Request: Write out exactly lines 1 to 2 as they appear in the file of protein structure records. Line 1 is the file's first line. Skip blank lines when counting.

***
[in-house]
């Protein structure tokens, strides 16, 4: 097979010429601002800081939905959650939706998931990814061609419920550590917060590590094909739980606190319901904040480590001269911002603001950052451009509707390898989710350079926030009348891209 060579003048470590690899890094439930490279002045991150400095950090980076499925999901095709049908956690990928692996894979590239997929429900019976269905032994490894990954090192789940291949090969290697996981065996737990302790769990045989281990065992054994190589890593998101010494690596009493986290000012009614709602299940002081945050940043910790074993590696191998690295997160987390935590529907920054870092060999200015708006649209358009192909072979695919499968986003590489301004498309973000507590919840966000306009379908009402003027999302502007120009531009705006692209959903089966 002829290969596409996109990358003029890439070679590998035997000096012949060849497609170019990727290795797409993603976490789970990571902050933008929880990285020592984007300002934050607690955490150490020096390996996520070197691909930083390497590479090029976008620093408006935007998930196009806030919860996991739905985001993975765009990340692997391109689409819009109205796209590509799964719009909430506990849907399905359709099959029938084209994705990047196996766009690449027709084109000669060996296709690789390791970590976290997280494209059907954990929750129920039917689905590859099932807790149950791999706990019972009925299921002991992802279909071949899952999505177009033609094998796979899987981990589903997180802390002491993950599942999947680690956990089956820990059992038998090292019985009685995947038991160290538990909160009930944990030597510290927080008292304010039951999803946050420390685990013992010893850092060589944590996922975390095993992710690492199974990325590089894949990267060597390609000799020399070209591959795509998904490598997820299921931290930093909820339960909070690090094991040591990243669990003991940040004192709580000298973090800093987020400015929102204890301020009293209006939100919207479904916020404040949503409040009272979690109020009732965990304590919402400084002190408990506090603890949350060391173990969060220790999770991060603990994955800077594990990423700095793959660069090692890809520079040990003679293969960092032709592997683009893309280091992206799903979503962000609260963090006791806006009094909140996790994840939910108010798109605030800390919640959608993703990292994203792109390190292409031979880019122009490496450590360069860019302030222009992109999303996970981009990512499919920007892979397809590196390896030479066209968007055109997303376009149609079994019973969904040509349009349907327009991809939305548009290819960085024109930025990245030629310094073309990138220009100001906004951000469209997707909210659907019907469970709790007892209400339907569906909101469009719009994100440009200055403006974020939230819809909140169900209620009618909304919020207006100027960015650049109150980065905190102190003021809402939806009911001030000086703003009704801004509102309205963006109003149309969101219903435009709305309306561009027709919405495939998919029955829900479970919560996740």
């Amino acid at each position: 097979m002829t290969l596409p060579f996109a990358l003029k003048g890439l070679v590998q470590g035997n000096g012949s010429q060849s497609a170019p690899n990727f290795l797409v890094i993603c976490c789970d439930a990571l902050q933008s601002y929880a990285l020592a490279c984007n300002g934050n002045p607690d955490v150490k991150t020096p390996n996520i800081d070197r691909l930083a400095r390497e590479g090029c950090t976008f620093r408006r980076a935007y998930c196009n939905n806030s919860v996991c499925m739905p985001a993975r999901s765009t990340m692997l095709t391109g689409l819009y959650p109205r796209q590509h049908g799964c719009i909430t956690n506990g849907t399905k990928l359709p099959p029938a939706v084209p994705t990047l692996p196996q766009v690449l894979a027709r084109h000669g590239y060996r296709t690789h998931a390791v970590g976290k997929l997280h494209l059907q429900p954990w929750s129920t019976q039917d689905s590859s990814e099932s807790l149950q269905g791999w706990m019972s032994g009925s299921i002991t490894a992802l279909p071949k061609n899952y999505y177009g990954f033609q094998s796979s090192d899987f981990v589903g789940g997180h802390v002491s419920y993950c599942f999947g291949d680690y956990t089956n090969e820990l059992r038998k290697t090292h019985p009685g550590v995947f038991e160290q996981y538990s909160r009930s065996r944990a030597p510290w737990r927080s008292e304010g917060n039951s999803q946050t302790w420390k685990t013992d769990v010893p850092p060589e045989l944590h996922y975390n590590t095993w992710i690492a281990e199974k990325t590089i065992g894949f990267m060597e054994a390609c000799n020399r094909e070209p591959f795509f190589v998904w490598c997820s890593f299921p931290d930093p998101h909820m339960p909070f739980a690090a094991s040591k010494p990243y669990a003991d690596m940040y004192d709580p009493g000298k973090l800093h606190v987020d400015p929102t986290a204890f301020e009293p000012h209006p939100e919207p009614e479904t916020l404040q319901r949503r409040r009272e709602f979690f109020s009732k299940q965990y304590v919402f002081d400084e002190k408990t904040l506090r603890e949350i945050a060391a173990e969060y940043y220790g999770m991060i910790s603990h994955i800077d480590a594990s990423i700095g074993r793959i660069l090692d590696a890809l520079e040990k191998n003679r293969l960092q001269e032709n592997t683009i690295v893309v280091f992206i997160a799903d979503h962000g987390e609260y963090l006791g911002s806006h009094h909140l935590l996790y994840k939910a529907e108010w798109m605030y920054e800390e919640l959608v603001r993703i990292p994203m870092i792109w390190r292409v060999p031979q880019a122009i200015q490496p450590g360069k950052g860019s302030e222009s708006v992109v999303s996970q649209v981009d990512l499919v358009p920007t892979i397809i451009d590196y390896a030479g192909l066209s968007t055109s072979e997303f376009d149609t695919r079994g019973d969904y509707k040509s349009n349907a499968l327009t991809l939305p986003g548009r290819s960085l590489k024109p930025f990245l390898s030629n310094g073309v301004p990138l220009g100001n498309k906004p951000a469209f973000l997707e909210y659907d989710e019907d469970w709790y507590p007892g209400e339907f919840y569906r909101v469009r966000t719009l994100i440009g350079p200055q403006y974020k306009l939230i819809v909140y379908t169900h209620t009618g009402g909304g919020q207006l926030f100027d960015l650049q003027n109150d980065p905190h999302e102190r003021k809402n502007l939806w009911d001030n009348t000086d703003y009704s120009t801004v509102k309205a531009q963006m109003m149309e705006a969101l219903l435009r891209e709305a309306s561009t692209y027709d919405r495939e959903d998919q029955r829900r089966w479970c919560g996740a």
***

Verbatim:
[in-house]
């Protein structure tokens, strides 16, 4: 097979010429601002800081939905959650939706998931990814061609419920550590917060590590094909739980606190319901904040480590001269911002603001950052451009509707390898989710350079926030009348891209 060579003048470590690899890094439930490279002045991150400095950090980076499925999901095709049908956690990928692996894979590239997929429900019976269905032994490894990954090192789940291949090969290697996981065996737990302790769990045989281990065992054994190589890593998101010494690596009493986290000012009614709602299940002081945050940043910790074993590696191998690295997160987390935590529907920054870092060999200015708006649209358009192909072979695919499968986003590489301004498309973000507590919840966000306009379908009402003027999302502007120009531009705006692209959903089966 002829290969596409996109990358003029890439070679590998035997000096012949060849497609170019990727290795797409993603976490789970990571902050933008929880990285020592984007300002934050607690955490150490020096390996996520070197691909930083390497590479090029976008620093408006935007998930196009806030919860996991739905985001993975765009990340692997391109689409819009109205796209590509799964719009909430506990849907399905359709099959029938084209994705990047196996766009690449027709084109000669060996296709690789390791970590976290997280494209059907954990929750129920039917689905590859099932807790149950791999706990019972009925299921002991992802279909071949899952999505177009033609094998796979899987981990589903997180802390002491993950599942999947680690956990089956820990059992038998090292019985009685995947038991160290538990909160009930944990030597510290927080008292304010039951999803946050420390685990013992010893850092060589944590996922975390095993992710690492199974990325590089894949990267060597390609000799020399070209591959795509998904490598997820299921931290930093909820339960909070690090094991040591990243669990003991940040004192709580000298973090800093987020400015929102204890301020009293209006939100919207479904916020404040949503409040009272979690109020009732965990304590919402400084002190408990506090603890949350060391173990969060220790999770991060603990994955800077594990990423700095793959660069090692890809520079040990003679293969960092032709592997683009893309280091992206799903979503962000609260963090006791806006009094909140996790994840939910108010798109605030800390919640959608993703990292994203792109390190292409031979880019122009490496450590360069860019302030222009992109999303996970981009990512499919920007892979397809590196390896030479066209968007055109997303376009149609079994019973969904040509349009349907327009991809939305548009290819960085024109930025990245030629310094073309990138220009100001906004951000469209997707909210659907019907469970709790007892209400339907569906909101469009719009994100440009200055403006974020939230819809909140169900209620009618909304919020207006100027960015650049109150980065905190102190003021809402939806009911001030000086703003009704801004509102309205963006109003149309969101219903435009709305309306561009027709919405495939998919029955829900479970919560996740």